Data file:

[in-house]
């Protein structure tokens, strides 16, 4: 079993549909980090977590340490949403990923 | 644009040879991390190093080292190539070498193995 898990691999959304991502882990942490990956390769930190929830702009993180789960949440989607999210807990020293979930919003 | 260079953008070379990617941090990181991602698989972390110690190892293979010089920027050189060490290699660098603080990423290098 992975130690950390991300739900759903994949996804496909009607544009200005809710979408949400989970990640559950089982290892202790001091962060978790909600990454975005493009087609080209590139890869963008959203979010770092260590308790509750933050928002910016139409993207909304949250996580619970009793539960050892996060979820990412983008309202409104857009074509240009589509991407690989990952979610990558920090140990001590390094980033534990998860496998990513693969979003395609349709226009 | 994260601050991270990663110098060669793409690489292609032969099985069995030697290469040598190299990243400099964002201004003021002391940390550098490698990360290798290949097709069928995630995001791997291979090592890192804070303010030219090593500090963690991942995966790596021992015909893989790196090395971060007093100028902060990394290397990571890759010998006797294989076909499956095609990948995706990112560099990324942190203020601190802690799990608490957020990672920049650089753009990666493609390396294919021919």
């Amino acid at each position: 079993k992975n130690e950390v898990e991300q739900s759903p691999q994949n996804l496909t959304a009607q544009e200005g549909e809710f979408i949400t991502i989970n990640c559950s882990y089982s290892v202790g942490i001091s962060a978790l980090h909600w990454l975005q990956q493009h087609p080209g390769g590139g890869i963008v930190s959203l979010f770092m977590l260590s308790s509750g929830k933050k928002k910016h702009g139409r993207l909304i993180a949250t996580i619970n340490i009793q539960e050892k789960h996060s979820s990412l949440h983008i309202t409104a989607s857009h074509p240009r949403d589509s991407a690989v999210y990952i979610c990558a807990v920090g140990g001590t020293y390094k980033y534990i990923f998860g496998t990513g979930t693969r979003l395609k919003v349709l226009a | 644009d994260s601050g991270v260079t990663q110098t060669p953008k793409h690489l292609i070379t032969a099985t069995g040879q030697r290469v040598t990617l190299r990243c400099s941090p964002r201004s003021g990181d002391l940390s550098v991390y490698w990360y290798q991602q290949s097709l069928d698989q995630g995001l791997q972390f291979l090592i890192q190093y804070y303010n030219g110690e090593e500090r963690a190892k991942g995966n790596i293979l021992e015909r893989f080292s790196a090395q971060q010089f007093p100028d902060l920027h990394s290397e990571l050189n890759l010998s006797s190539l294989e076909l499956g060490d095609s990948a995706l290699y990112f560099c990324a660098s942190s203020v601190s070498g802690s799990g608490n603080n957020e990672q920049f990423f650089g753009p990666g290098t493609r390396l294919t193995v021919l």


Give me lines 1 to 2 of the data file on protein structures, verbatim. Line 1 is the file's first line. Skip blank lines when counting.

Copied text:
[in-house]
């Protein structure tokens, strides 16, 4: 079993549909980090977590340490949403990923 | 644009040879991390190093080292190539070498193995 898990691999959304991502882990942490990956390769930190929830702009993180789960949440989607999210807990020293979930919003 | 260079953008070379990617941090990181991602698989972390110690190892293979010089920027050189060490290699660098603080990423290098 992975130690950390991300739900759903994949996804496909009607544009200005809710979408949400989970990640559950089982290892202790001091962060978790909600990454975005493009087609080209590139890869963008959203979010770092260590308790509750933050928002910016139409993207909304949250996580619970009793539960050892996060979820990412983008309202409104857009074509240009589509991407690989990952979610990558920090140990001590390094980033534990998860496998990513693969979003395609349709226009 | 994260601050991270990663110098060669793409690489292609032969099985069995030697290469040598190299990243400099964002201004003021002391940390550098490698990360290798290949097709069928995630995001791997291979090592890192804070303010030219090593500090963690991942995966790596021992015909893989790196090395971060007093100028902060990394290397990571890759010998006797294989076909499956095609990948995706990112560099990324942190203020601190802690799990608490957020990672920049650089753009990666493609390396294919021919």